No. 73-2099.United States Court of Appeals, Seventh Circuit.Argued September 20, 1974.
Decided November 5, 1974.

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Harry E. Clem, Urbana, Ill., William A. Widmer, III, Sherman M. Carmell, Chicago, Ill., for appellant.

Terrence L. Vogel, Edward Litak, Danville, Ill., for Bankrupt.

Appeal from the United States District Court for the Eastern District of Illinois.

Before CASTLE, Senior Circuit Judge, and FAIRCHILD and SPRECHER, Circuit Judges.

CASTLE, Senior Circuit Judge.

[1] Petitioner wage claimants appeal from the order of the district court disallowing their claims for unpaid wages and other benefits from the bankrupt, Nimz Transportation, Inc. The court below concluded that the proofs of claim had not been timely filed within the six month period permitted by the Bankruptcy Act, 11 U.S.C. § 93(n) (1970). We reverse.

[2] 11 U.S.C. § 93(n) provides that “[c]laims which are not filed within six months after the first date set for the first meeting of creditors shall not be allowed . . . .” The creditors of the bankrupt first met on March 4, 1971, and the six month limitation period therefore expired on September 4, 1971, In April 1973, it was learned for the first time that the referee could not locate the proof of claims and that they were therefore not considered as filed. Upon receiving this information, the attorney for the wage claimants promptly submitted to the referee in bankruptcy a petition to refile the proofs of claim.

[3] At the hearing on the petition, the wage claimants asserted that the proofs of claim were mailed to the clerk of the district court on or about May 20, 1971, and that therefore the claims would have reached the referee well before the expiration of the limitation period on September 4, 1971.[1] Counsel responsible for the filing of the claims detailed the normal mailing procedure used in his law office for outgoing mail, and testified that although his employees could not remember mailing the particular package containing the proofs of claim, he recalled initiating the normal mailing procedures for those claims. The evidence

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also disclosed that the mailing envelope was correctly directed and bore the proper return address, and that the original cover letter and proofs of claim were not found in a later search of counsel’s law office. The bankrupt did not present any evidence, but it was conceded that the clerk’s file did not contain the proofs of claim. There was no direct testimony, however, by the clerk that these particular claims were not received, or of the procedures used in processing claims received through the mail.[2] At the close of the hearing, the referee denied the petition to refile the claims, and the district court, affirming the referee’s order, concluded that “depositing a claim in bankruptcy in the mails . . . is not sufficient to constitute `filing’ . . ., and the claim is only `filed’ when it is received by the Clerk of the Court or the Referee.”

[4] It is true that mailing alone does not constitute filing, but that filing requires delivery and receipt by the proper party. United States v. Lombardo, 241 U.S. 73, 36 S.Ct. 508, 60 L.Ed. 897 (1916). It is also well recognized, however, that a timely and accurate mailing raises a rebuttable presumption that the mailed material was received, and thereby filed. Hagner v. United States, 285 U.S. 427, 430, 52 S.Ct. 417, 76 L.Ed. 861 (1932); Haag v. Commissioner, 59 F.2d 516, 517 (7th Cir. 1932).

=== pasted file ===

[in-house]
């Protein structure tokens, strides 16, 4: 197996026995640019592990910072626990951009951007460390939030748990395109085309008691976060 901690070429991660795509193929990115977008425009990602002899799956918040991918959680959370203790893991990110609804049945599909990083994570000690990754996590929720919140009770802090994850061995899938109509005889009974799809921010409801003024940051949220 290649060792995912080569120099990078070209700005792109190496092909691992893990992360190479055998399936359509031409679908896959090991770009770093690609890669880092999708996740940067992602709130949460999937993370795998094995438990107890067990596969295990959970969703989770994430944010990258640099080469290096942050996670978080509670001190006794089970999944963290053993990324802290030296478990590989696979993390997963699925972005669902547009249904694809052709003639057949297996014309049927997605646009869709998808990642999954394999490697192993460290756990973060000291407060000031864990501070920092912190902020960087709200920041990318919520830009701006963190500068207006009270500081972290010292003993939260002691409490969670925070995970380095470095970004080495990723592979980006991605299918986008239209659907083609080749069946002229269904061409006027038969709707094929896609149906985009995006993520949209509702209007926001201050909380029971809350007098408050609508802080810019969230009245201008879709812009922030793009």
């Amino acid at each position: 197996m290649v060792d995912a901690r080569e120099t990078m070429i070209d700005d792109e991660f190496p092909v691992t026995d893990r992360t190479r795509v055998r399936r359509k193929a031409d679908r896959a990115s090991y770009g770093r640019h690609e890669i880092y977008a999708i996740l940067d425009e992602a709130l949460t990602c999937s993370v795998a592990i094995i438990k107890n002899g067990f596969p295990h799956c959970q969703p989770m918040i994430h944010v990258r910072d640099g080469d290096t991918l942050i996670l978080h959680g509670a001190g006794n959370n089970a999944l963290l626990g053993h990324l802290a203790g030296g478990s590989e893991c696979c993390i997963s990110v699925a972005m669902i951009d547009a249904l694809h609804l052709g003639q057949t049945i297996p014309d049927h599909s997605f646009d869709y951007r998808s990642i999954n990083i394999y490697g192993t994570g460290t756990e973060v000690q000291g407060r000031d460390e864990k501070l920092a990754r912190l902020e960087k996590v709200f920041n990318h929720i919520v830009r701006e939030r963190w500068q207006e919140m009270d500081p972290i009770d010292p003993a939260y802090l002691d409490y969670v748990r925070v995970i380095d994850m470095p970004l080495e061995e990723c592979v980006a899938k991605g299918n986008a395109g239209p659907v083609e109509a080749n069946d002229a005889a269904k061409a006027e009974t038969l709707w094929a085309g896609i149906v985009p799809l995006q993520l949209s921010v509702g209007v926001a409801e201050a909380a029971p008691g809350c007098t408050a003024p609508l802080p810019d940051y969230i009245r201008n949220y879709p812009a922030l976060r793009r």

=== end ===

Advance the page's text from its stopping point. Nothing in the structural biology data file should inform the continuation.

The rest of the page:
[5] Although the record supports the finding of a timely and accurate mailing, we cannot conclude that the presumption of receipt which correspondingly arises has been rebutted. The bankrupt relies on several lower court cases to support the district court’s order that the claims should not be allowed See, e. g., In re Beattie, 102 F. Supp. 107 (W.D.Mich. 1951); In re R. B. Rose Co., 43 F.2d 446 (S.D.N.Y. 1930). In those cases, however, the court found that the record established that the various claims were never in fact received. The record here cannot support a similar conclusion.

[6] The court below relied on the fact that the clerk’s files did not contain the proof of claims. However, we agree with the court in Jones v. United States, 226 F.2d 24, 27 (9th Cir. 1955) that this circumstance is by itself insufficient to rebut the presumption of receipt. The record contains no other evidence of nonreceipt, and therefore the present case is unlike In re Super Electric Products Corp., 200 F.2d 790, 793 (3d Cir. 1953) because there the presumption was rebutted by direct testimony that the specific registered letters were not received, and by the fact that the record indicated that the letters were improperly addressed. Accordingly, here the presumption of receipt must prevail, and we conclude that it must be found that the proofs of claim were received, and therefore filed, before the six month limitation period expired.

[7] The order of the district court is reversed.

[8] Reversed.

[1] Under the Bankruptcy Act, proofs of claim may be filed with the clerk of the district court whose duty it is to pass them on to the referee. Bankruptcy Gen. Order 20, 28 U.S.C.A., superseded by Bankruptcy R. 509, 28 U.S.C.A. (Supp. 1973); 11 U.S.C. § 79(4) superseded by Bankruptcy R. 507(b), 28 U.S.C.A. (Supp. 1973).
[2] Attorney for the wage claimants requested that the referee take judicial notice of the procedure of the clerk’s office with regard to incoming mail, but the referee did not rule on the request. The record does not indicate that it was noticed sua sponte, and we assume that it was not since the procedure followed at any particular time would be disputable and therefore would not be a proper matter for judicial notice. See In re Aughenbaugh, 125 F.2d 887 (3d Cir. 1942).

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